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Subsidized or ‘cost-offset’ Community-Supported Agriculture (CO-CSA) has the potential to improve food security in low-income households. Furthermore, CO-CSA coupled with tailored nutrition education may affect nutrition knowledge, attitudes, and self-efficacy. To date, many studies of CO-CSA had small samples and no comparison group; few studies incorporated formal nutrition education into CO-CSA.
To understand the effect of CO-CSA plus education on nutrition knowledge, attitudes, self-efficacy, and food security among low-income families; whether any observed effects are durable beyond the CO-CSA season; and whether intervention dose mediated net effect.
Study Design, Setting, Participants
Farm Fresh Foods for Healthy Kids (F3HK), a randomized controlled trial in New York, North Carolina, Vermont, and Washington (2016-2018) that assigned caregiver-child dyads (n = 305) from low-income households into intervention or control. The F3HK intervention included a cost-offset (50% subsidy) CSA, weekly payments (including SNAP-EBT), kitchen equipment, and 9 CSA-tailored education classes.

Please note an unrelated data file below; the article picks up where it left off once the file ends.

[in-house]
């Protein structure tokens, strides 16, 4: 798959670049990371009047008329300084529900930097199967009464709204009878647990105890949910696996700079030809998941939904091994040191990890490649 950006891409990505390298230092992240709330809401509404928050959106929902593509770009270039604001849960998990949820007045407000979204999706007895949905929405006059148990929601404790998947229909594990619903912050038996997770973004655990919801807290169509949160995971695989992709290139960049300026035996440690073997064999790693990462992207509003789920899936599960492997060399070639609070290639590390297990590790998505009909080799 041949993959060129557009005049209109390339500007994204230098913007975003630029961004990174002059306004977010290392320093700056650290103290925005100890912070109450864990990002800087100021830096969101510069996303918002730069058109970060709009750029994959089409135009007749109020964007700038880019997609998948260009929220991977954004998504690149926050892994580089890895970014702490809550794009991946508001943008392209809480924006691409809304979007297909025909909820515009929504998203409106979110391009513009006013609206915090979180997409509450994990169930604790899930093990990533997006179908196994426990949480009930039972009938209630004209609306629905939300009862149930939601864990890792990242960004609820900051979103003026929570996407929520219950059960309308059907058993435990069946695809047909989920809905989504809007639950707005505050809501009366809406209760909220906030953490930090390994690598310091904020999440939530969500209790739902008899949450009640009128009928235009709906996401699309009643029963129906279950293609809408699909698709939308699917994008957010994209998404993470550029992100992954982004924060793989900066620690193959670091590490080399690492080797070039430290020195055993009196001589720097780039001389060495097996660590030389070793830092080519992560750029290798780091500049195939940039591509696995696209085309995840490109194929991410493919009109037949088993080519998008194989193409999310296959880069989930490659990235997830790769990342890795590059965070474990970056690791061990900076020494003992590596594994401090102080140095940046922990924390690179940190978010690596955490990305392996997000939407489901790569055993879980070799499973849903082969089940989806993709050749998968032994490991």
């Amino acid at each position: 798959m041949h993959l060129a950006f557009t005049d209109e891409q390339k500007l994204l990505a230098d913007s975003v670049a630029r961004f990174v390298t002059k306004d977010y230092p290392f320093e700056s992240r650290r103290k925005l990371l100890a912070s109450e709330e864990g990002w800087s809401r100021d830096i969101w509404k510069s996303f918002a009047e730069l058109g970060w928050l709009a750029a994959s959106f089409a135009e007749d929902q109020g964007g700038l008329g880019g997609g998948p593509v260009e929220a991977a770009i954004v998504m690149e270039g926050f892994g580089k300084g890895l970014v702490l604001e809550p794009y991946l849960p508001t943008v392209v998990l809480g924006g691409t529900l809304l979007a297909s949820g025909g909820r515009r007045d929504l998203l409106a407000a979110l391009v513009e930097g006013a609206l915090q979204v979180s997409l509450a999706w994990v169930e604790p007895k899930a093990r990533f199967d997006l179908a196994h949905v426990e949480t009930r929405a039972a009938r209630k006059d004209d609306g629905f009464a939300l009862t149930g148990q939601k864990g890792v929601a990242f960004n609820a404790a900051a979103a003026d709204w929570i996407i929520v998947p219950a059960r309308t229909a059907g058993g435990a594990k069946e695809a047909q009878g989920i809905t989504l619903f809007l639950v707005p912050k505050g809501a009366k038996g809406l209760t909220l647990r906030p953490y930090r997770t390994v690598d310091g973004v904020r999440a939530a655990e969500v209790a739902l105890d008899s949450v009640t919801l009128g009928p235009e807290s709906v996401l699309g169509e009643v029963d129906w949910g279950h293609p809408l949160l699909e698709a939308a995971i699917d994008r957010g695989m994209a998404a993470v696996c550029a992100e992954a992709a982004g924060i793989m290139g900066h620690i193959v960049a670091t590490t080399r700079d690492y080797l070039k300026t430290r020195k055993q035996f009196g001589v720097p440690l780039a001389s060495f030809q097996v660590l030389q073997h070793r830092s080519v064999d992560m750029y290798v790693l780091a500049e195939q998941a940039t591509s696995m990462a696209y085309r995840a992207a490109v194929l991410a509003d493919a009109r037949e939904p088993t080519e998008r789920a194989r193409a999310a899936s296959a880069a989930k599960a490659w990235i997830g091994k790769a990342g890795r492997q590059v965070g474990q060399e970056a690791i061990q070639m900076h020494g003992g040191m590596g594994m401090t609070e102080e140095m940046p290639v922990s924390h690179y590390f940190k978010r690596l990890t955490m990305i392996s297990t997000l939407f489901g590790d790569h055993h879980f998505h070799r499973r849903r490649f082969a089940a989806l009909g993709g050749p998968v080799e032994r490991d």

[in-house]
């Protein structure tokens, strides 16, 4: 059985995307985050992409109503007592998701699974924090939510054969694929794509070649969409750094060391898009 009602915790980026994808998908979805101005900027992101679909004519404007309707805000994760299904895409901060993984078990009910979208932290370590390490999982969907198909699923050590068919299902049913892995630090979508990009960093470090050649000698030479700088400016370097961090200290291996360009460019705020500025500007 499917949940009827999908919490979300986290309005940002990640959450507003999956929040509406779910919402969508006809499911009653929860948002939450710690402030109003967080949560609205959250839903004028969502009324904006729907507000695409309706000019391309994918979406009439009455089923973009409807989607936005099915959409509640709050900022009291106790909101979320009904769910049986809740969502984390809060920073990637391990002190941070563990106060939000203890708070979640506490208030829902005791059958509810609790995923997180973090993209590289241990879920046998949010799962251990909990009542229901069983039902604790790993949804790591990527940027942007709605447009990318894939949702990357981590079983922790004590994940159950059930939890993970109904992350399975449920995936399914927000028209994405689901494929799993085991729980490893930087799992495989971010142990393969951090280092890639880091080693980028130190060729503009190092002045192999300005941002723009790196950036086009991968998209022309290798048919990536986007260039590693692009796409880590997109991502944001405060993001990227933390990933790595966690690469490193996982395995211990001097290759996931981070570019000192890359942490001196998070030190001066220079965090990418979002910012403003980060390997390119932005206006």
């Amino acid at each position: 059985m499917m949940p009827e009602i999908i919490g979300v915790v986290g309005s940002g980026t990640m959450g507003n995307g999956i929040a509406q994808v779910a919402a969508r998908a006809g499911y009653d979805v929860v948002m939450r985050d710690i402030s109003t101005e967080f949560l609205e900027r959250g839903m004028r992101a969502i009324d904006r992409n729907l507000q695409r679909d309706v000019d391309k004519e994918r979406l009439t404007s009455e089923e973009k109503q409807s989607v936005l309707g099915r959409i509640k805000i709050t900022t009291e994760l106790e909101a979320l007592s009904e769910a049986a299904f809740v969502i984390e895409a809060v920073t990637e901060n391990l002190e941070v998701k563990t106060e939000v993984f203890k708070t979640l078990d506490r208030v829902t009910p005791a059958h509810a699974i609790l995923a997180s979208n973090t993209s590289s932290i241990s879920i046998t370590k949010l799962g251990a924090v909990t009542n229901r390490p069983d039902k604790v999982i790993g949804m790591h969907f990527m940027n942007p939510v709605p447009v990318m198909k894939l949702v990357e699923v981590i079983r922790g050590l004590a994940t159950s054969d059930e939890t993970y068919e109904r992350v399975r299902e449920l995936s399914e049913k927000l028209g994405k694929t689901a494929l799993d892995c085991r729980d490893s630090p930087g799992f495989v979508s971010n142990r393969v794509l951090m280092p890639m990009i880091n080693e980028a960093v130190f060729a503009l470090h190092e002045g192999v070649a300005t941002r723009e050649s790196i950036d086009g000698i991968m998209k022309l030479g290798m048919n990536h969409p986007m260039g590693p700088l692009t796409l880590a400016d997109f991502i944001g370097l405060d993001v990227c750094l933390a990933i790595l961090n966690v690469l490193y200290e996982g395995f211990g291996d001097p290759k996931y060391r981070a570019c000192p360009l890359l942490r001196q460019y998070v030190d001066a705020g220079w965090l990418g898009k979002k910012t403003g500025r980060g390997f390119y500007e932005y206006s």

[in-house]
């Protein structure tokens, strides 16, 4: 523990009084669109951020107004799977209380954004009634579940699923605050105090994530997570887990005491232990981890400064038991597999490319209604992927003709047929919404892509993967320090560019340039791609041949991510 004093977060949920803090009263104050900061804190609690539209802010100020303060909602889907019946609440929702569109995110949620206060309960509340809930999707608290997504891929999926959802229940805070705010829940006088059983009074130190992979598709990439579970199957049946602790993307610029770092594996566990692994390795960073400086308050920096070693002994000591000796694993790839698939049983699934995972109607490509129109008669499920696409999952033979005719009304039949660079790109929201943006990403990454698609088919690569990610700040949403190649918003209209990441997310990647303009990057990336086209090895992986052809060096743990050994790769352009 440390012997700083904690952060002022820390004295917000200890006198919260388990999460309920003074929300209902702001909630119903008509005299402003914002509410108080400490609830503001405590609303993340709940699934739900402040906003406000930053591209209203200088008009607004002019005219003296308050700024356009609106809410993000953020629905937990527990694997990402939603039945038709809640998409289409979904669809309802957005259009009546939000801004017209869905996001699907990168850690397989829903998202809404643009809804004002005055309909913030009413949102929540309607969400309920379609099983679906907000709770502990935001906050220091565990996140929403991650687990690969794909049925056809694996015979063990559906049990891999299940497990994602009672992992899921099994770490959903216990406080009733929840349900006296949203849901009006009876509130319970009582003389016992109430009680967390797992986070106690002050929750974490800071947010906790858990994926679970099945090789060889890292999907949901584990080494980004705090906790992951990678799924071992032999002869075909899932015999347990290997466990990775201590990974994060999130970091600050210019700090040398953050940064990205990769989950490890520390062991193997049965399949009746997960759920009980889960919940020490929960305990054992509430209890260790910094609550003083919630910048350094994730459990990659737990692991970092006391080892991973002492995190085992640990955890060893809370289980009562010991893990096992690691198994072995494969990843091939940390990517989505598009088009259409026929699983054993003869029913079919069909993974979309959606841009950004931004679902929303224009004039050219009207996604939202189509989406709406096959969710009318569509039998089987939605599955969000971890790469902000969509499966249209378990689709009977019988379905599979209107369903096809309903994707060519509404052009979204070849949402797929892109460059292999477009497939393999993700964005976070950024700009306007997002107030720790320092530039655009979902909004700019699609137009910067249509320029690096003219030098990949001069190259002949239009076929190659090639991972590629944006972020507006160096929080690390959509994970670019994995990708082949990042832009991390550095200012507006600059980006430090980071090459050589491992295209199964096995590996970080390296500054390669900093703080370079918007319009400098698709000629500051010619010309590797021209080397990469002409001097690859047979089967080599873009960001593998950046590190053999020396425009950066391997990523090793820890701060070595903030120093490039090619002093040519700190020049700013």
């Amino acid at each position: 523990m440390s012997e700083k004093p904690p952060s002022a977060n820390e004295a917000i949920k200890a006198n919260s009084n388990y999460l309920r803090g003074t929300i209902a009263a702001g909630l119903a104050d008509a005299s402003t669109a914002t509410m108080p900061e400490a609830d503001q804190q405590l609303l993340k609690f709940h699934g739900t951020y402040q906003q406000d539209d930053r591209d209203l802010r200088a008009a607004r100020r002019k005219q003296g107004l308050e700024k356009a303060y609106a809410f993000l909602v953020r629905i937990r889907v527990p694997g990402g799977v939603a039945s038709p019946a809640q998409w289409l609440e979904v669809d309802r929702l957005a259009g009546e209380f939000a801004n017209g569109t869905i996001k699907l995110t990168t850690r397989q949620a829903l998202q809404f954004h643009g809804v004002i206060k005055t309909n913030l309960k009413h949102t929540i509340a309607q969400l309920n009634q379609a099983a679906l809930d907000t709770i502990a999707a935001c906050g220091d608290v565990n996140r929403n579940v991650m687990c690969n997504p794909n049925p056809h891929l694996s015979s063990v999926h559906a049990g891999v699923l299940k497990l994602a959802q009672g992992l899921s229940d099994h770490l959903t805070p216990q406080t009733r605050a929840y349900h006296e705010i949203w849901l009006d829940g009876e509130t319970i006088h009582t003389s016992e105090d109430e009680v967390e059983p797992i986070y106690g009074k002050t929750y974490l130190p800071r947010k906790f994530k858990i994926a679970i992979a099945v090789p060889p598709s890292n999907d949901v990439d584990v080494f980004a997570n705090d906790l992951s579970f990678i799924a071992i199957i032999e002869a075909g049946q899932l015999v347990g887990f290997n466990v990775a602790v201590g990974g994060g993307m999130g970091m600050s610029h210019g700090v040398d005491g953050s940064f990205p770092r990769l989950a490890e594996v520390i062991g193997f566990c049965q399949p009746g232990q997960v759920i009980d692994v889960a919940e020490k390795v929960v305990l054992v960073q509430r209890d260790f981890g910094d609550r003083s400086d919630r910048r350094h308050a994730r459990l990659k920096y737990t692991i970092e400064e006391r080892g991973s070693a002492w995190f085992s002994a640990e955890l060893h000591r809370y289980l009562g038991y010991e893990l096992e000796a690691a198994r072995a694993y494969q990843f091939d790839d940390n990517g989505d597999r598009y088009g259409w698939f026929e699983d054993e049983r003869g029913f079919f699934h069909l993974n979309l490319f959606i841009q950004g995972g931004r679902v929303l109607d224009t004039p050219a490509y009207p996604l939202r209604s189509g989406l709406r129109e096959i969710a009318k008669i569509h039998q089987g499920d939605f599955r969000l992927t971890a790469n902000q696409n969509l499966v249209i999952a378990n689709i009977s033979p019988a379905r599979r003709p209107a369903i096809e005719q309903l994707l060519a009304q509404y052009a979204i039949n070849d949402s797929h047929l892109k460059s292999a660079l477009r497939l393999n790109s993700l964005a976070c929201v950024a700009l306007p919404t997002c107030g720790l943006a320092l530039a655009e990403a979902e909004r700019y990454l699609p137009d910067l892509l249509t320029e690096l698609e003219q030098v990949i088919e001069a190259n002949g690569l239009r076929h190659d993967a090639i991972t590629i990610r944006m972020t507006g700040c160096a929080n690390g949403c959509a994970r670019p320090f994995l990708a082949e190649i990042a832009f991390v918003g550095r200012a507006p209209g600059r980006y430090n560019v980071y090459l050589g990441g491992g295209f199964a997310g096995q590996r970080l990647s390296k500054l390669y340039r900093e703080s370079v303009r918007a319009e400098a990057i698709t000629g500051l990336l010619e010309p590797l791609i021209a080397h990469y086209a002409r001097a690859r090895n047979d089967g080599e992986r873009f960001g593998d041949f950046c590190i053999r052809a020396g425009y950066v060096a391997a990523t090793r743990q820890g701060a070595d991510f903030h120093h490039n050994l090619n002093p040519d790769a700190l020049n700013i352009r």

Household food security was measured using the 6-item Short Form of the US Department of Agriculture Food Security Survey Module (FSSM). Caregiver knowledge was assessed by asking recommended cups of fruit and vegetables (FV) per day and FV as a fraction of a dinner plate. The 4-item Negative Cooking Attitude Scale measured caregiver's attitudes towards cooking. The 4-item Self-Efficacy for Eating/Cooking Fruits and Vegetables Scale measured FV self-efficacy.
Significant net effects were observed for outcomes related to household food security as well as caregiver nutrition attitudes and self-efficacy. Improvements in caregiver attitudes and self-efficacy remained 6 months post-intervention. Weeks of CSA pick-up mediated changes household food security.
CO-CSA plus nutrition education for low-income caregivers and their children improved household food security and caregiver attitudes and self-efficacy. Attitude and self-efficacy but not food security effects were maintained post-intervention, indicating both the promise and limitations of seasonal food access interventions.
© 2020 Published by Elsevier Inc.